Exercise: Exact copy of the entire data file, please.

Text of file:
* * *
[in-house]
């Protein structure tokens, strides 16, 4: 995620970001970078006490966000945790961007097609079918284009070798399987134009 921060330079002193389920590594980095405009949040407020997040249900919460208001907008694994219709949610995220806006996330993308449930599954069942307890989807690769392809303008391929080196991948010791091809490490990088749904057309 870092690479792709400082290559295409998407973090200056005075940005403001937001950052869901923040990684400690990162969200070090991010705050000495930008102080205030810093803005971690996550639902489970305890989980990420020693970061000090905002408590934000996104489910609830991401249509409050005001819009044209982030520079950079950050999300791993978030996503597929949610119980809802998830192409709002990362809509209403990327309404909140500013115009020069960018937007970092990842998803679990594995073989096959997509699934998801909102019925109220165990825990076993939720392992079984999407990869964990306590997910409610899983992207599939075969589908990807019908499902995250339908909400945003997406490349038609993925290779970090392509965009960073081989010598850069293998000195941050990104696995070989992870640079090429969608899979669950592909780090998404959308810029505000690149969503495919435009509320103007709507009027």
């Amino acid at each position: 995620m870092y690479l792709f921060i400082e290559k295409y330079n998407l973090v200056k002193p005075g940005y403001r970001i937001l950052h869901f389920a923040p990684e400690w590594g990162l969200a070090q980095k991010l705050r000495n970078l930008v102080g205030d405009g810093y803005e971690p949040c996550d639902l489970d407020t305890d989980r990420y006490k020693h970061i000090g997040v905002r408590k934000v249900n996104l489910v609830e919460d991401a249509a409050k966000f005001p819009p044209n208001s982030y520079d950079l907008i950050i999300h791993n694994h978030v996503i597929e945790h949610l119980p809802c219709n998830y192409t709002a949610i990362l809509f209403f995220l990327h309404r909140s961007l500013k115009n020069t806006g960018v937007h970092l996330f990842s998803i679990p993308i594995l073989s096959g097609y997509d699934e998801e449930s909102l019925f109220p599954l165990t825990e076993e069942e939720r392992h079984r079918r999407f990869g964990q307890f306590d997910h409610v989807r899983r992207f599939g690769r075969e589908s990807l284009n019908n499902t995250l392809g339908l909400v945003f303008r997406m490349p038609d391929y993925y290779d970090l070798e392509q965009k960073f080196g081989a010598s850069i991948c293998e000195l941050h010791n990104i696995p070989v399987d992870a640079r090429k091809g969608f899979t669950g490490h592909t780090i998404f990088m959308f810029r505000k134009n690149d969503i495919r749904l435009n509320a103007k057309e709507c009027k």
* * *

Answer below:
[in-house]
């Protein structure tokens, strides 16, 4: 995620970001970078006490966000945790961007097609079918284009070798399987134009 921060330079002193389920590594980095405009949040407020997040249900919460208001907008694994219709949610995220806006996330993308449930599954069942307890989807690769392809303008391929080196991948010791091809490490990088749904057309 870092690479792709400082290559295409998407973090200056005075940005403001937001950052869901923040990684400690990162969200070090991010705050000495930008102080205030810093803005971690996550639902489970305890989980990420020693970061000090905002408590934000996104489910609830991401249509409050005001819009044209982030520079950079950050999300791993978030996503597929949610119980809802998830192409709002990362809509209403990327309404909140500013115009020069960018937007970092990842998803679990594995073989096959997509699934998801909102019925109220165990825990076993939720392992079984999407990869964990306590997910409610899983992207599939075969589908990807019908499902995250339908909400945003997406490349038609993925290779970090392509965009960073081989010598850069293998000195941050990104696995070989992870640079090429969608899979669950592909780090998404959308810029505000690149969503495919435009509320103007709507009027």
């Amino acid at each position: 995620m870092y690479l792709f921060i400082e290559k295409y330079n998407l973090v200056k002193p005075g940005y403001r970001i937001l950052h869901f389920a923040p990684e400690w590594g990162l969200a070090q980095k991010l705050r000495n970078l930008v102080g205030d405009g810093y803005e971690p949040c996550d639902l489970d407020t305890d989980r990420y006490k020693h970061i000090g997040v905002r408590k934000v249900n996104l489910v609830e919460d991401a249509a409050k966000f005001p819009p044209n208001s982030y520079d950079l907008i950050i999300h791993n694994h978030v996503i597929e945790h949610l119980p809802c219709n998830y192409t709002a949610i990362l809509f209403f995220l990327h309404r909140s961007l500013k115009n020069t806006g960018v937007h970092l996330f990842s998803i679990p993308i594995l073989s096959g097609y997509d699934e998801e449930s909102l019925f109220p599954l165990t825990e076993e069942e939720r392992h079984r079918r999407f990869g964990q307890f306590d997910h409610v989807r899983r992207f599939g690769r075969e589908s990807l284009n019908n499902t995250l392809g339908l909400v945003f303008r997406m490349p038609d391929y993925y290779d970090l070798e392509q965009k960073f080196g081989a010598s850069i991948c293998e000195l941050h010791n990104i696995p070989v399987d992870a640079r090429k091809g969608f899979t669950g490490h592909t780090i998404f990088m959308f810029r505000k134009n690149d969503i495919r749904l435009n509320a103007k057309e709507c009027k």